Whirlpool Cuts 1,100 Jobs In Indiana, Moving To Mexico
INDIANAPOLIS (AP) -- Whirlpool Corp. announced Friday that it will close its refrigerator factory in Evansville, Ind., by next year and cut 1,100 jobs as it continues a push to trim excess capacity.
Whirlpool said it will move the production of refrigerators with freezers on top to a company location in Mexico, where they are cheaper to produce. Ice makers produced in Evansville will be moved to a yet-to-be-decided location.
The jobs will be eliminated in mid-2010. The Benton Harbor, Mich.-based appliance maker has aggressively cut costs as demand for big-ticket items has shrunk in the recession.
Whirlpool spokeswoman Jill Saletta, speaking at a Friday morning press conference Webcast by Evansville television station WFIE, said the plant closing had nothing to do with worker performance.
"This decision is around cost," she said. "We had to take a look at which plant we could get the best cost position in, and because top-mount refrigerators are not in the demand that they used to be and they're more of a commodity item, Mexico offers us the best cost platform to continue to produce (them)."
The "difficult but necessary decision" to close the plant allows Whirlpool to streamline its operations and reduce product overlap, said Al Holaday, Whirlpool's vice president for North American manufacturing facilities, in a statement.
Evansville Mayor Jonathan Weinzapfel said in a separate Webcast from WFIE that Whirlpool officials told him they have lost money in Evansville for several years.
"We're talking about a dramatic impact on the economy and the work force," he said, regarding the factory closing. "Our job is to try to find ways to absorb these folks into other positions in the economy."
Weinzapfel noted that companies like Evansville-based pediatric nutrition products maker Mead Johnson Nutrition Co. are still doing well in the area.
City officials said they hope to keep Whirlpool's refrigeration product development center, but Whirlpool said it has not decided the fate of the center's 300 employees. It expects to in the "near future."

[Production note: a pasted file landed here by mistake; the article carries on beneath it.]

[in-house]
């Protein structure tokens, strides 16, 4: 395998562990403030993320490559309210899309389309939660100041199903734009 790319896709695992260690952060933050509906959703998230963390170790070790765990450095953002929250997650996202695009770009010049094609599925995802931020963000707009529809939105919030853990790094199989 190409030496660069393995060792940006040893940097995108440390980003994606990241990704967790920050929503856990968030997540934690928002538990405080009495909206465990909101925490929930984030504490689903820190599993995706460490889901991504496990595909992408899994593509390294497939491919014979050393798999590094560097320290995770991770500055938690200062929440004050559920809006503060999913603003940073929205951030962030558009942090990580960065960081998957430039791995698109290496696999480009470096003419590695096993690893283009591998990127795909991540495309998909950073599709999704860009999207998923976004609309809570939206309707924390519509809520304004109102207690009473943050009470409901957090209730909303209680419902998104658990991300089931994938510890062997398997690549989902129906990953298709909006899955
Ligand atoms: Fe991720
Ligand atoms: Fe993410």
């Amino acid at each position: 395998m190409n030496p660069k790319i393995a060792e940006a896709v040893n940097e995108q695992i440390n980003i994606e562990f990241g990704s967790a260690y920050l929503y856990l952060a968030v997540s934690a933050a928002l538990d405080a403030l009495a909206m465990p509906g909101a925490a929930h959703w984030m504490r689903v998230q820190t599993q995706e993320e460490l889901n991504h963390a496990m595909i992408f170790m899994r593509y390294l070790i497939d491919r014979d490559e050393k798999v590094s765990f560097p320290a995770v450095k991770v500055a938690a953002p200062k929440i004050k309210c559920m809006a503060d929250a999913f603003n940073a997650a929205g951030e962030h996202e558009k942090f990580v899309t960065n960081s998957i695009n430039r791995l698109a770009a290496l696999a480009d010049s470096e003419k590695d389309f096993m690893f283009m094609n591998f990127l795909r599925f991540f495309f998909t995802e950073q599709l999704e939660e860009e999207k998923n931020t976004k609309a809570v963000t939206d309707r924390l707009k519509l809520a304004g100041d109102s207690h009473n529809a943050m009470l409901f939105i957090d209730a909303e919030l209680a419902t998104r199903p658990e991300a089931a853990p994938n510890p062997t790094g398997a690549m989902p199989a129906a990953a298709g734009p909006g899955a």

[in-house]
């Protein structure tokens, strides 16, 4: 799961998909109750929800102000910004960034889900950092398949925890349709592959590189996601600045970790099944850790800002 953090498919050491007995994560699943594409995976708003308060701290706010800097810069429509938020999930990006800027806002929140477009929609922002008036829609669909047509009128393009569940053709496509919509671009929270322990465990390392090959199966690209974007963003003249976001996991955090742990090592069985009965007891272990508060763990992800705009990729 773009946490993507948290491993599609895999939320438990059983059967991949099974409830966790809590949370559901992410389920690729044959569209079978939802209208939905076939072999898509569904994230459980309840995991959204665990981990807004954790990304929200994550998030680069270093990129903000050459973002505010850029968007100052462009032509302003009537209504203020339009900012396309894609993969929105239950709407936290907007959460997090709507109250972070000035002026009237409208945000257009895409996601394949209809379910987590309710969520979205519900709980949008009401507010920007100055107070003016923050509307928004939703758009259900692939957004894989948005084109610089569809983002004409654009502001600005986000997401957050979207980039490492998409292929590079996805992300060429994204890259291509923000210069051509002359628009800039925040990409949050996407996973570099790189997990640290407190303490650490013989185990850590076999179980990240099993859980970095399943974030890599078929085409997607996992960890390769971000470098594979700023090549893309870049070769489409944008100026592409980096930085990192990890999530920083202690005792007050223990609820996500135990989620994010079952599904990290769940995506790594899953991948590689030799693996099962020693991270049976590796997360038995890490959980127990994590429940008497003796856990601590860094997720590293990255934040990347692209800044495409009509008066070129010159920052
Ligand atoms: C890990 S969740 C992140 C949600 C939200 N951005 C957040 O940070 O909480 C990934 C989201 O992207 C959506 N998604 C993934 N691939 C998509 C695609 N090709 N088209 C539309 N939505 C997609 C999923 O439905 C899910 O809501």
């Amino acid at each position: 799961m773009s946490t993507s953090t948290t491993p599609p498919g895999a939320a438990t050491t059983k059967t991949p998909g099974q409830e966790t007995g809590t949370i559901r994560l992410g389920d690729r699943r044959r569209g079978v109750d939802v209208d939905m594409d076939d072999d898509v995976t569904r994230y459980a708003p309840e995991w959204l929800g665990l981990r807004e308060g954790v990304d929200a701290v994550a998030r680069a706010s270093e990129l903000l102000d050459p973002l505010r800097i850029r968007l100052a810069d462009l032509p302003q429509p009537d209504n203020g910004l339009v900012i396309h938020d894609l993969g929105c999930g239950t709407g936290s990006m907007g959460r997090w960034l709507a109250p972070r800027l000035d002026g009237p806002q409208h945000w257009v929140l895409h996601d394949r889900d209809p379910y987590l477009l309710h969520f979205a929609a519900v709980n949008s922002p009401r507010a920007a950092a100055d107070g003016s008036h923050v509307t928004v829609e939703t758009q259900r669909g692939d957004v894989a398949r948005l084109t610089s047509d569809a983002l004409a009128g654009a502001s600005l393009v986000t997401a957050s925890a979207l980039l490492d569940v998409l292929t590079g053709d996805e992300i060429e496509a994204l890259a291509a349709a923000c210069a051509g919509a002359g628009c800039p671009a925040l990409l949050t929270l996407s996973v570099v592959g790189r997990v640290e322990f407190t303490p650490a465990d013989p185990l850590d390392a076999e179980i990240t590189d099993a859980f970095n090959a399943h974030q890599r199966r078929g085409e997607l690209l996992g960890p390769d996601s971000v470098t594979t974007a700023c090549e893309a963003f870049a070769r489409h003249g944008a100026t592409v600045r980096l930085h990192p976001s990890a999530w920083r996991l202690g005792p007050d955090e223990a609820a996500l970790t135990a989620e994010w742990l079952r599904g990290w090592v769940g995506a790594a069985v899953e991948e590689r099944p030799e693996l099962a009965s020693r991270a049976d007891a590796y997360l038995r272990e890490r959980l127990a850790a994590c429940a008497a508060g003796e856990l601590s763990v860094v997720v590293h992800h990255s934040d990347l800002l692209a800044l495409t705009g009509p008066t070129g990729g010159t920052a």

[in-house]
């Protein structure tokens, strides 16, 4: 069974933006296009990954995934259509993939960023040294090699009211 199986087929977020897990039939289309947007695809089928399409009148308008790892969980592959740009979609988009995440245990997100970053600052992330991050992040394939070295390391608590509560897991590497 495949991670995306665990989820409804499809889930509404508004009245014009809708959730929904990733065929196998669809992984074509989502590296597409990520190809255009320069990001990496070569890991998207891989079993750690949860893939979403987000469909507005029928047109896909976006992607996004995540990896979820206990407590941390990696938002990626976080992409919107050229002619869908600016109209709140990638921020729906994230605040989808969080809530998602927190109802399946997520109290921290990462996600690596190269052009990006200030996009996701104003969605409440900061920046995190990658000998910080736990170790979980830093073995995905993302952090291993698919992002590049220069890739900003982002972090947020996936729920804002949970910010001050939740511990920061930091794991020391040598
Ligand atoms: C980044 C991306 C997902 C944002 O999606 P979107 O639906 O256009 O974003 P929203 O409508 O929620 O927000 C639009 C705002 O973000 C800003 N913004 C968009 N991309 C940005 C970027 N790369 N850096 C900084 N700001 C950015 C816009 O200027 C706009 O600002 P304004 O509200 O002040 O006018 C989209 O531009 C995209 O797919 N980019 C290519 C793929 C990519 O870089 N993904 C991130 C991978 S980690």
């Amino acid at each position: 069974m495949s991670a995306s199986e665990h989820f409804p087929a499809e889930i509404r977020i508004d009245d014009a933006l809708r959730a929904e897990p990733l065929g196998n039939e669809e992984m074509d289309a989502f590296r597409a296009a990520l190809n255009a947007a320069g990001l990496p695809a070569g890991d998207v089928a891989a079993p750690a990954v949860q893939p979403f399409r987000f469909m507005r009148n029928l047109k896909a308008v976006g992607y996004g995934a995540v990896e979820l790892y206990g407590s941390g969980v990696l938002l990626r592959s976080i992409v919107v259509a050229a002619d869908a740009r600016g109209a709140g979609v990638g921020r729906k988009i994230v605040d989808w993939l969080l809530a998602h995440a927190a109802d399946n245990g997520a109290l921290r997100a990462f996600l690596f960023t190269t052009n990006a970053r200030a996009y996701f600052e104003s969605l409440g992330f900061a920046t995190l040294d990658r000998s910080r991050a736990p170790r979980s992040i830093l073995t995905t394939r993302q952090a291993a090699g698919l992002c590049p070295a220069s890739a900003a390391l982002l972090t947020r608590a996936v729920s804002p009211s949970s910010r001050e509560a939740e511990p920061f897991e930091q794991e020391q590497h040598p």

Last year, Whirlpool cut 120 jobs at the Evansville plant.
Its closing fits into Whirlpool's bigger plan of reducing excess capacity that it built between 2004 and 2007, said Brian Sozzi, an analyst with Wall Street Strategies.
Cowen and Co. analyst Laura Champine noted that most Whirlpool factories are only running one shift, and the bigger plants have room to take up production from smaller locations like Evansville. She estimated that Evansville accounted for about 2 percent of Whirlpool's work force.
"If you look at what they've done over the past few years, it's been all about closing their smaller plants so they can maximize production at their larger plants," she said.
The company's profit outlook for 2009 remains unchanged from a July forecast of $3.50 to $4 per share. Whirlpool shares rose $1.15 cents to $65.28 in afternoon trading Friday.
Evansville sits in the southwest corner of Indiana, a state battered by manufacturing job losses during the recession. Elkhart County in northern Indiana has seen unemployment rates approaching 20 percent due to the collapse of recreational vehicle manufacturing.
Other parts of the state have been hurt by automotive bankruptcies. Indiana's unemployment rate dropped slightly in July to 10.6 percent, as some auto workers returned to their jobs. But the state ranked ahead of the national average of 9.4 percent.
AP Retail Writer Vinnee Tong contributed to this report from New York.